Hospitalist Job Information

In less than 20 years, the hospitalist job has become one of the fastest growing healthcare professions. The term "hospitalist" is still new to the general public. In this article, we'll take a look at exactly what a hospitalist is, what one does and other facts about the job.

Definition

A hospitalist is a general physician who cares for hospitalized patients. The hospitalist's only concern is with patients in a hospital, they do not work out of a clinic or a private practice. Basically, the hospitalist assumes a hospitalized patient's care in place of the patient's primary care physician.

The hospitalist definition was coined by Drs. Robert Wachter and Lee Goldman in a 1996 edition of The New England Journal of Medicine. Since that time, the field has exploded into popularity and has revolutionized the way patients are treated. By having hospitalists look after hospitalized patients, the primary care physicians can spend time more efficiently looking after patients in their own offices. This reduces the amount of hours primary care physicians work and may also improve preventative care.

Duties

A hospitalist consults with a patient's primary care physician to understand the patient's needs. He may also speak with specialists treating that patient. In this way, a coordinated treatment program is created, but it is the hospitalist who implements it. For example, if a patient is getting a heart operation, but has other conditions like diabetes or COPD, the hospitalist makes sure the diabetes and COPD are taken care of so the surgeon can focus solely on the operation.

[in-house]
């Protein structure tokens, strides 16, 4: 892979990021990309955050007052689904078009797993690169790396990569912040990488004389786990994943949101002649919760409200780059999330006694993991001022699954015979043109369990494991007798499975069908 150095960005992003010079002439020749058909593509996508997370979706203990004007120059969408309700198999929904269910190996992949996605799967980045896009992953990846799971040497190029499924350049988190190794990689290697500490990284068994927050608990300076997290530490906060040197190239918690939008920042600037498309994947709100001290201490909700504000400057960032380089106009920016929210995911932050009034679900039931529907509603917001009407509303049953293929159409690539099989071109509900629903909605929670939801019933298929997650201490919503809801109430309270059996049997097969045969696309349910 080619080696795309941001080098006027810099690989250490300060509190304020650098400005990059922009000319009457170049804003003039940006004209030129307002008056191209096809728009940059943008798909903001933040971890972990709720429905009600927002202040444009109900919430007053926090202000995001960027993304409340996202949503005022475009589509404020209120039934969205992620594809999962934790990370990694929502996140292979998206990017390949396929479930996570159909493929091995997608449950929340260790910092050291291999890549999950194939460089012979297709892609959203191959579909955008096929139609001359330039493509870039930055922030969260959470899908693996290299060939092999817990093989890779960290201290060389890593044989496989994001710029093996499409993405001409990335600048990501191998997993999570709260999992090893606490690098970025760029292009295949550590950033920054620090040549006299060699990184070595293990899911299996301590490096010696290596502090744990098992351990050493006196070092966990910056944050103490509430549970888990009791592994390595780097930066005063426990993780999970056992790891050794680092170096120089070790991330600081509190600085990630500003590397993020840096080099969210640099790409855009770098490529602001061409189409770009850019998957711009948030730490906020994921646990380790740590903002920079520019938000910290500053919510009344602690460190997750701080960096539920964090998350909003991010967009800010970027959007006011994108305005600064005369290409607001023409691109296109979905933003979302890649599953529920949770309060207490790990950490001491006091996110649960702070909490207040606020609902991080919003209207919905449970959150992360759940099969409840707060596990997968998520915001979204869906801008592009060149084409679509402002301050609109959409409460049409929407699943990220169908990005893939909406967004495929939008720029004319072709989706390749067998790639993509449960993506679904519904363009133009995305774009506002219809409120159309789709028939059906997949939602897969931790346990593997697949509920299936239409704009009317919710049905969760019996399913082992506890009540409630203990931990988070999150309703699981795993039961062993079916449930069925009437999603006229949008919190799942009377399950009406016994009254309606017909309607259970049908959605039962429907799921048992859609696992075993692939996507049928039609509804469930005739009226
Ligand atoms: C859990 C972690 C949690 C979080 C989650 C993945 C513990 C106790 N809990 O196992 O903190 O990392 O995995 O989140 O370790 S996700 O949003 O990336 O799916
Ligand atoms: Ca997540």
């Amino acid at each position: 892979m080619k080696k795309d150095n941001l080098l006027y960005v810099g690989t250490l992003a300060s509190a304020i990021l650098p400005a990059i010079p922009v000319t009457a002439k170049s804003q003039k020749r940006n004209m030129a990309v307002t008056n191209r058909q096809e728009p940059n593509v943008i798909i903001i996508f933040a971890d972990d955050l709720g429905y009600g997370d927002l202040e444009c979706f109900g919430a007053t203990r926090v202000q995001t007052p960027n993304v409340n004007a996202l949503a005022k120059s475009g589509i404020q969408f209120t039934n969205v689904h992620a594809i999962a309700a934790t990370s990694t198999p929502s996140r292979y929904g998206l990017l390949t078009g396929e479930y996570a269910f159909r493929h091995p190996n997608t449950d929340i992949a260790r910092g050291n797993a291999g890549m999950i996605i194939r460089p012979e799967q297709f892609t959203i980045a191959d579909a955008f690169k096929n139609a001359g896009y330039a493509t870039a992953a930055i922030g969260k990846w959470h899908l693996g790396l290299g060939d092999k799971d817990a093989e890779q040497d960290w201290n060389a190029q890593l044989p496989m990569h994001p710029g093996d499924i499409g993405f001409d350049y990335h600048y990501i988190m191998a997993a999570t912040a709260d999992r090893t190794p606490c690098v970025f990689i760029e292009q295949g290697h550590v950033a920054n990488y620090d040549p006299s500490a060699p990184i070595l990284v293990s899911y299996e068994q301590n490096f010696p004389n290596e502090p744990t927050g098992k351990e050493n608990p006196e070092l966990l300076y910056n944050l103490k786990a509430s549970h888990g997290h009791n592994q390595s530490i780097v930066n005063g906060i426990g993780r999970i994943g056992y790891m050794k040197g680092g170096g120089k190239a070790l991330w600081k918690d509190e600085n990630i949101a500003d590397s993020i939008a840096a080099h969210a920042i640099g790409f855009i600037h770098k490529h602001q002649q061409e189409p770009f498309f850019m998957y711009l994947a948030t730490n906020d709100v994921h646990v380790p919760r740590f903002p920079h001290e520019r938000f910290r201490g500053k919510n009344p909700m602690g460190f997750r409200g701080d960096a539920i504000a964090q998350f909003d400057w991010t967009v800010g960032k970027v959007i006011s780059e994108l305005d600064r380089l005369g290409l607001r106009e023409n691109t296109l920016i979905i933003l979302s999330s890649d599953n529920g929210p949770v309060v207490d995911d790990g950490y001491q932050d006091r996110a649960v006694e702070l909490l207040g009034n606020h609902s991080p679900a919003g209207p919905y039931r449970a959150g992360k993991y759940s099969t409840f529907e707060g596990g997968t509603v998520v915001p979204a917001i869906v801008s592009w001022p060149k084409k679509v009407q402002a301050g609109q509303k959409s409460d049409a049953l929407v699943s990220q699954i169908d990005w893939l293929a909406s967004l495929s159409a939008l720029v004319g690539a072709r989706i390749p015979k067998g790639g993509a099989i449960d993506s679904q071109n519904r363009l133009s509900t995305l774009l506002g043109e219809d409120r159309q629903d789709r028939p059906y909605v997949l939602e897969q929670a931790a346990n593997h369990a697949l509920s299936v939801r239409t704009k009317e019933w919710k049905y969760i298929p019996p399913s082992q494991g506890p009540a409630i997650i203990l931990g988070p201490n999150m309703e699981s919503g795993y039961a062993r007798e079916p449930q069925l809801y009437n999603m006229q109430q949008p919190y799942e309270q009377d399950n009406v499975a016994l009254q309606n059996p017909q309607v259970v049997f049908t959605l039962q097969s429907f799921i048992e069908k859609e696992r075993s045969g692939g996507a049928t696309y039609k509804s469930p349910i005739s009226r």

Most hospitalists (but not all) have a background in internal medicine. They are also experts in how their particular hospital operates and can help the patient navigate the healthcare system. They know who to call and how to get things done. This results in lower staying times and increases hospital efficiency. Many hospitalists also work in groups to provide maximum coverage.

Hospitalist work hours can vary quite a bit. Many will work a 10 to 12 hour shift for several days but then have a number of days in a row off. The work schedule would include nights, weekends and holidays. It is not unusual for an experienced hospitalist to work a "one week on, one week off" schedule. This is one of the major advantages of the hospitalist system.

Salary and Opportunities

Hospitalist salaries are very good. They range from $195,000 a year at the low end to $226,000 a year at the high end. Those hospitalists willing to work the night shift only can expect to make more. Keep in mind that these figures hold true even if you are working the "one week on, one week off" schedule.

The demand for hospitalists is explosive. Many hospitals are actively recruiting for hospitalists to join their team. An experienced physician who puts his resume on an internet hospital job site seeking a hospitalist position is likely to find his inbox swamped by requests. The American Board of Hospital Medicine and the Society of Hospital Medicine are two professional hospitalist organizations that can help a hospitalist find jobs.

An excellent website for finding hospitalist and other healthcare jobs is www.hospitaljobsonline.com